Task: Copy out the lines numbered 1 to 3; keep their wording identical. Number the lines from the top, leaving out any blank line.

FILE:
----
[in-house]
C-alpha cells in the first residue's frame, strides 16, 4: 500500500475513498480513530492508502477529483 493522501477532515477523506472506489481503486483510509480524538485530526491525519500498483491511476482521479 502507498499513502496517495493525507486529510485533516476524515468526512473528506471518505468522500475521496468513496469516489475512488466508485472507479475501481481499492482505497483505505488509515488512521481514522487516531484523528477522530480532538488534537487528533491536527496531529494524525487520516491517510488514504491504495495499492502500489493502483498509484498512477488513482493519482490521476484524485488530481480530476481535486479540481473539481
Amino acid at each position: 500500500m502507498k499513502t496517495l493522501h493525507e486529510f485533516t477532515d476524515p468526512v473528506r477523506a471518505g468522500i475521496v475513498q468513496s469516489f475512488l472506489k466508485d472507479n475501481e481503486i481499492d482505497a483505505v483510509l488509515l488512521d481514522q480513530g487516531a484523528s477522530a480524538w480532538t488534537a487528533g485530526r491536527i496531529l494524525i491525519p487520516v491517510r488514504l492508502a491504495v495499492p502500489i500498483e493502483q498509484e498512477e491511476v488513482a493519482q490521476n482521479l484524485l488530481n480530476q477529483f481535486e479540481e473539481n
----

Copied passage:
[in-house]
C-alpha cells in the first residue's frame, strides 16, 4: 500500500475513498480513530492508502477529483 493522501477532515477523506472506489481503486483510509480524538485530526491525519500498483491511476482521479 502507498499513502496517495493525507486529510485533516476524515468526512473528506471518505468522500475521496468513496469516489475512488466508485472507479475501481481499492482505497483505505488509515488512521481514522487516531484523528477522530480532538488534537487528533491536527496531529494524525487520516491517510488514504491504495495499492502500489493502483498509484498512477488513482493519482490521476484524485488530481480530476481535486479540481473539481
Amino acid at each position: 500500500m502507498k499513502t496517495l493522501h493525507e486529510f485533516t477532515d476524515p468526512v473528506r477523506a471518505g468522500i475521496v475513498q468513496s469516489f475512488l472506489k466508485d472507479n475501481e481503486i481499492d482505497a483505505v483510509l488509515l488512521d481514522q480513530g487516531a484523528s477522530a480524538w480532538t488534537a487528533g485530526r491536527i496531529l494524525i491525519p487520516v491517510r488514504l492508502a491504495v495499492p502500489i500498483e493502483q498509484e498512477e491511476v488513482a493519482q490521476n482521479l484524485l488530481n480530476q477529483f481535486e479540481e473539481n